After dinner, this was perhaps the only time of the year when my sisters and I worked together efficiently to wash up because the quicker we did this the quicker we would get to open up our presents under the Christmas tree. The rule in our house was that presents from family and friends were opened after dinner (I guess my mother thought there was enough going on in the morning with Santa having just been). We would then all sit together and open our presents, making sure we all opened the same present from the same aunt at the same time (which was quite often the same or similar but in a different colour). My dad was responsible for gathering all the wrapping paper into the black bin bag. Again it was the only time of the year when you could get away with openly throwing paper on the floor without getting told off. My parents really did make Christmas day all about us. And I am very grateful to them for it.

Then as I got older, and reality hit, it was never quite the same. Still a fantastic family day but my pile of toys got smaller and smaller being replaced with more teenage appropriate presents (and probably more expensive) so the excitement of Santa leaving lots of toys left me, never to return and instead I am left with, albeit perfectly happy memories, a heart wrenching nostalgic feeling which resonates within me every year. And now years later, my sisters and I are all married with our own families and my parents take turn in coming to each of us for Christmas (I guess it was time to repay the favour!).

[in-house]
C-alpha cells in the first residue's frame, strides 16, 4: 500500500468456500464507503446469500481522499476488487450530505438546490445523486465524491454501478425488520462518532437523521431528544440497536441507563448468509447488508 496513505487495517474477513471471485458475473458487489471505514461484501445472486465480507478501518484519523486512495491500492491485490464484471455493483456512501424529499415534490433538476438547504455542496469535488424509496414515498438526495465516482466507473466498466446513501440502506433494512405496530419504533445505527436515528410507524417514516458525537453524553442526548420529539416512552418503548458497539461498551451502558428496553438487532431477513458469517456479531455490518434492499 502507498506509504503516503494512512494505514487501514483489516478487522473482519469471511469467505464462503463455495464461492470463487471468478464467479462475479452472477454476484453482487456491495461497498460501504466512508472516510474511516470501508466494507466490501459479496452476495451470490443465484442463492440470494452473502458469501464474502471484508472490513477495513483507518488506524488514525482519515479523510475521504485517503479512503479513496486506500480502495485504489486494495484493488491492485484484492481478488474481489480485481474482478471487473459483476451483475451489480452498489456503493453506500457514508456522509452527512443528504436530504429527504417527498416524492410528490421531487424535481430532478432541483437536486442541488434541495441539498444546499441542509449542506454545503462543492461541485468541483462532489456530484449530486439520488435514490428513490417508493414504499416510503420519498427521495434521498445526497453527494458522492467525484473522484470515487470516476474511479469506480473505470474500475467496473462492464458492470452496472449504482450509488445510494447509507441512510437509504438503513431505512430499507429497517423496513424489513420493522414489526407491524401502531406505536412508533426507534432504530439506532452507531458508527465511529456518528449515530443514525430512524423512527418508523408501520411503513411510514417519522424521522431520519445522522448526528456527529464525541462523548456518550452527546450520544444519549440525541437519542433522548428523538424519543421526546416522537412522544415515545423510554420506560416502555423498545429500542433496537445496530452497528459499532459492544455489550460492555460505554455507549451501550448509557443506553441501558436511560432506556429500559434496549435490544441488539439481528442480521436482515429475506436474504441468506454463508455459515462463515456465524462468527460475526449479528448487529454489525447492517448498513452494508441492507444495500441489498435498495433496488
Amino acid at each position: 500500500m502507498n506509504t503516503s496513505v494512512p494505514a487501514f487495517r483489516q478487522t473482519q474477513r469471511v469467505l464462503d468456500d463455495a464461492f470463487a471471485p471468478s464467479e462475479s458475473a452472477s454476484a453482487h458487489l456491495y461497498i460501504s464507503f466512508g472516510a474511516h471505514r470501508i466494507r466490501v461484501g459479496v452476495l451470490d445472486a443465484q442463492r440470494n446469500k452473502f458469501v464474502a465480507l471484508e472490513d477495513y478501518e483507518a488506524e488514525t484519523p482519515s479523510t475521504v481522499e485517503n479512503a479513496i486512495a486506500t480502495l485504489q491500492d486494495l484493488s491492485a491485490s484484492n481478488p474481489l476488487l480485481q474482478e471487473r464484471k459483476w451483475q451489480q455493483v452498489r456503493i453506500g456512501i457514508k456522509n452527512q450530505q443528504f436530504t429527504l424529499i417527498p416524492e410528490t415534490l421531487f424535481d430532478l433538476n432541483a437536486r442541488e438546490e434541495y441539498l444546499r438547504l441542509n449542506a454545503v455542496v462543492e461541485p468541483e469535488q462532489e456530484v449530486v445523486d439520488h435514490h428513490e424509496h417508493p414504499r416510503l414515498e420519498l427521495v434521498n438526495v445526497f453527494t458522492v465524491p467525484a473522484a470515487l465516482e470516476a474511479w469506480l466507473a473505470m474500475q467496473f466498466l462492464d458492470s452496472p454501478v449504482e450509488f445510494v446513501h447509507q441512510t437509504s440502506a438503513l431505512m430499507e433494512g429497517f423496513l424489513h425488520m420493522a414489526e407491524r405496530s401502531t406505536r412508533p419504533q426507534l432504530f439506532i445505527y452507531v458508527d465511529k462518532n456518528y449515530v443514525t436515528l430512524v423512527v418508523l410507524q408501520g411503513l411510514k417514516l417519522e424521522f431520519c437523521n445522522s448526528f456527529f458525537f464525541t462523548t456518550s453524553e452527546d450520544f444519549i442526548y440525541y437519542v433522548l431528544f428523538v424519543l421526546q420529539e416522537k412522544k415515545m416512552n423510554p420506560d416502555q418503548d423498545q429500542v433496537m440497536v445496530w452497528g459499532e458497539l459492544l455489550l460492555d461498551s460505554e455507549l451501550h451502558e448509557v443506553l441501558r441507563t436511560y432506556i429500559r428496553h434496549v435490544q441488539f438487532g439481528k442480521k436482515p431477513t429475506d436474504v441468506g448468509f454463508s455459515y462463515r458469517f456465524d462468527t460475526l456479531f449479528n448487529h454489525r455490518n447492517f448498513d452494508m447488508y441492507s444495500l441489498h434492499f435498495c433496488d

Now it's my responsibility to make Christmas memorable. Not Santa's or my parents. The child in me comes out every year though. Without overkilling it, I start to get excited as soon as I possibly can. I do start to think about Christmas present lists both for myself (to give to others in the event that they ask) and anyone I am buying for in November but it's usually the end of November/early December before I start buying any presents. I do this because I really enjoy buying for others and so I like to take time and buy the right thing and also because I want all my presents bought a week or two before Christmas so that I can start to wind down and enjoy the atmosphere without the stress. I usually put my Christmas tree up no earlier than 2 weeks before Christmas and for this occasion I buy my first pack of mince pies and play, for the first time, my favourite Christmas songs.